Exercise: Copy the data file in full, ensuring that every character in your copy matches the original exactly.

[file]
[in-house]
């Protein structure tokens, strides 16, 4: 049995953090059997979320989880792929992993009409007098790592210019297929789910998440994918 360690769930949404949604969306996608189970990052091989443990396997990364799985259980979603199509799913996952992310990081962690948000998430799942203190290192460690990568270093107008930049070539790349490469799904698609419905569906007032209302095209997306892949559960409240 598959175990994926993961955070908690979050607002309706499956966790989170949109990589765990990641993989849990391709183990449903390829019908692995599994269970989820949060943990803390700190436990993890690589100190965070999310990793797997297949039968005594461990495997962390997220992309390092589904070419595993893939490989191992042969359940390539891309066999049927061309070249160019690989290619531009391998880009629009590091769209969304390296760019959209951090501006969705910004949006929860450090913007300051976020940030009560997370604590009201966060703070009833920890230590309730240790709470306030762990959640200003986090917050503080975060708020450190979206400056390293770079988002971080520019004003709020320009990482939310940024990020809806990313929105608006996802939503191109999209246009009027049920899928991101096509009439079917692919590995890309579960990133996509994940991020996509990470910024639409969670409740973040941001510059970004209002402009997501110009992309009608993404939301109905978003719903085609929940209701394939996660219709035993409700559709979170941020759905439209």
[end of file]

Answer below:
[in-house]
């Protein structure tokens, strides 16, 4: 049995953090059997979320989880792929992993009409007098790592210019297929789910998440994918 360690769930949404949604969306996608189970990052091989443990396997990364799985259980979603199509799913996952992310990081962690948000998430799942203190290192460690990568270093107008930049070539790349490469799904698609419905569906007032209302095209997306892949559960409240 598959175990994926993961955070908690979050607002309706499956966790989170949109990589765990990641993989849990391709183990449903390829019908692995599994269970989820949060943990803390700190436990993890690589100190965070999310990793797997297949039968005594461990495997962390997220992309390092589904070419595993893939490989191992042969359940390539891309066999049927061309070249160019690989290619531009391998880009629009590091769209969304390296760019959209951090501006969705910004949006929860450090913007300051976020940030009560997370604590009201966060703070009833920890230590309730240790709470306030762990959640200003986090917050503080975060708020450190979206400056390293770079988002971080520019004003709020320009990482939310940024990020809806990313929105608006996802939503191109999209246009009027049920899928991101096509009439079917692919590995890309579960990133996509994940991020996509990470910024639409969670409740973040941001510059970004209002402009997501110009992309009608993404939301109905978003719903085609929940209701394939996660219709035993409700559709979170941020759905439209």